The Caribbean Sea shines to the right of me as I pedal down the main road. It is a particularly clear day and she is laying long and proud in a cloak of deep blue, her waves dancing as they hit the shore.
I make a sharp left up an unpaved dirt road, passing by little houses and cabins in this local neighborhood, home to both locals and expats. This particular part of my bike ride is always an odd juxtaposition for me, as this is the same road I used to ride down to visit my cocaine dealer. So many times I would swear that I would not make that left turn. Yet, somehow, like a mechanical ride at Disneyland, my bicycle would always end up going that way, as if I had no control. I suppose I didn’t really have control…that is the power of this drug.
These days, however, I speed right down the road and past the old house that I used to frequent so regularly. I recall I would always keep my head low so that no one I knew would see me if they happened to pass by, shamed about the deeds in which I was engaging. Further ahead, I make another left and end up in front of my trainer’s house. Twice a week I take boxing lessons with Martin, a beautiful half-Jamaican, half-Cuban man who was born and raised in the United Kingdom.
My time with Martin is as important to me these days as Al-Anon and Yoga…a safe haven where I can focus on strengthening my body and also my mental resolve. Martin is more than a personal trainer. He listens. He REALLY listens and has brilliant nuggets of wisdom to offer. He knows almost everything about me and my struggles in the past and, therefore, is able to offer just the right emotional support I need. You wouldn’t think that underneath this tall, perfectly chiseled man lays the heart of an empath, but it’s a great reminder that looks can be deceiving.
I enter the gate and head back to the make-shift gym next to his house, a large grapefruit tree dangling perfectly ripe fruit just to the other side of it. He greets me warmly and we get to work: weight lifting, crunches, jumping up and down on tires, resistance punching. It is a particularly warm day so my sweat is flowing more than usual, which I counterbalance by taking continuous sips of my canteen of fresh coconut water.
Eventually, my favorite time of our session has arrived: He places the red boxing gloves on each of my hands and two pads on his own as my target. We begin easy with basic punches and move steadily into combinations of cross punches, hooks and uppercuts. Due to the fact that I am not completely healed from a bout with Dengue Fever, he notices my breathing is particularly labored.
“You know what I’ve noticed with you? You like to punch hard. You keep all of your energy in your shoulders and tire yourself out by making each hit as hard as you can. Let’s focus more on technique today. Try just touching your glove to mine and let the energy distribute throughout your entire body instead of saving it all for the punch.”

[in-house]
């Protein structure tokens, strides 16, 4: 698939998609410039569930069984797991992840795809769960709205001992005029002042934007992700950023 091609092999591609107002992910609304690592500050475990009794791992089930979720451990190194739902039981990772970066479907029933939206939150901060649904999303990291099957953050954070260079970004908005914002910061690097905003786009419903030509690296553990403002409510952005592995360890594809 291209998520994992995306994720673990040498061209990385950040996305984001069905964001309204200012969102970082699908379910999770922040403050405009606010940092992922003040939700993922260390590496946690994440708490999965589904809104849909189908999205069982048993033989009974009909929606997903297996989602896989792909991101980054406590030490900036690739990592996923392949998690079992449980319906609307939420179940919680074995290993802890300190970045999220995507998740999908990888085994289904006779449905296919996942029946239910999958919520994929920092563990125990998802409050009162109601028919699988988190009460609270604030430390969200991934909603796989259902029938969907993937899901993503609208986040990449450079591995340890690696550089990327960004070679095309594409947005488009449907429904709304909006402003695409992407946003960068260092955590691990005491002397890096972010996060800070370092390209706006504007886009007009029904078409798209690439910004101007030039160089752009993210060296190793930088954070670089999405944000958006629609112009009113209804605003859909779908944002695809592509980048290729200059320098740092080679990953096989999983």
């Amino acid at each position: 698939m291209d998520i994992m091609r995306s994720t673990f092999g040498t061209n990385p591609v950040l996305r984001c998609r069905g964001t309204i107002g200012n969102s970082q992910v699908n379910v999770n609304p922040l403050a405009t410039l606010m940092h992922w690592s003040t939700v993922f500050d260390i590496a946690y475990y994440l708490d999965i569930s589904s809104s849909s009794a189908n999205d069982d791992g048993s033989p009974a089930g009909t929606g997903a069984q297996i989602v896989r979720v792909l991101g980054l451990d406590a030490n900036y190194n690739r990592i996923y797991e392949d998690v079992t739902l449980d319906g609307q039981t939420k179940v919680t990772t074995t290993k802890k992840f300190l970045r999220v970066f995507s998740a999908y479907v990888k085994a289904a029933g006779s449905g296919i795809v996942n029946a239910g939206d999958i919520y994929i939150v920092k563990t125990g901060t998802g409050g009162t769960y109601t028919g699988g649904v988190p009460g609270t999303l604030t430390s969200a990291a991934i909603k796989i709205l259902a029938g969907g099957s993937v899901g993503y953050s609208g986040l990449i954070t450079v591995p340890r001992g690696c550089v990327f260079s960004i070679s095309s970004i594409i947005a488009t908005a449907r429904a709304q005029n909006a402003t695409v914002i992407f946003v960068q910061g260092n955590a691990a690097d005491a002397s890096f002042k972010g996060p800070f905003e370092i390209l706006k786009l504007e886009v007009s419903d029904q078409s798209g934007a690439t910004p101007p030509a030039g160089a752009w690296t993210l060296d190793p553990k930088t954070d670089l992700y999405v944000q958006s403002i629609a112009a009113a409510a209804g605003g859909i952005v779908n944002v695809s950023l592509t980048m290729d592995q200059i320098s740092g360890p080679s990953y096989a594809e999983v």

It’s true. I get so focused on making such intense contact between my glove and his that I abandon every other part of my body…to a fault. Lately, my left shoulder has become especially tight and several knots has formed as a result. I give his method a try and shift my focus from ‘attack’ mode to a focus on method instead.
Like magic, I become significantly lighter on my feet, bouncing around like a real boxer would. The entire experience turns from tense and goal-seeking (that punch) to more of a dance, where each part of my body is involved and working together to flow into each movement, one after the other. I also notice that I am no longer out of breath. My energy level has risen and the length at which I can continue this ‘dance’ has significantly increased. Lastly, I am having fun! I didn’t realize how seriously I was taking the lesson until I let go and let myself flow in the moment. I am now discovering the beauty of working WITH Martin instead of fighting him. Ironically, this actually makes me better at blocking his hits and quicker to follow his motions with my own.
I doubt that I need to spell out the symbolism here but, needless to say, this serves as a reminder that I must continue to look at how my tendency to isolate certain parts of me, in preparation to hit hard, actually inhibits me. When I use all pieces of myself to work with what is really present in each moment instead of having my focus solely on the end result, I have more energy and life becomes fun. In addition, I am actually able to accomplish even more success with this approach than I do with my tendency to work relentlessly against the flow of the moment.
As I pedal back home, a cooler breeze drying the sweat from my brow, I come to the end of the road and face to face with The Sea. Once again, I watch her waves dance upon the shore and smile. Yes…Let’s both keep dancing, shall we?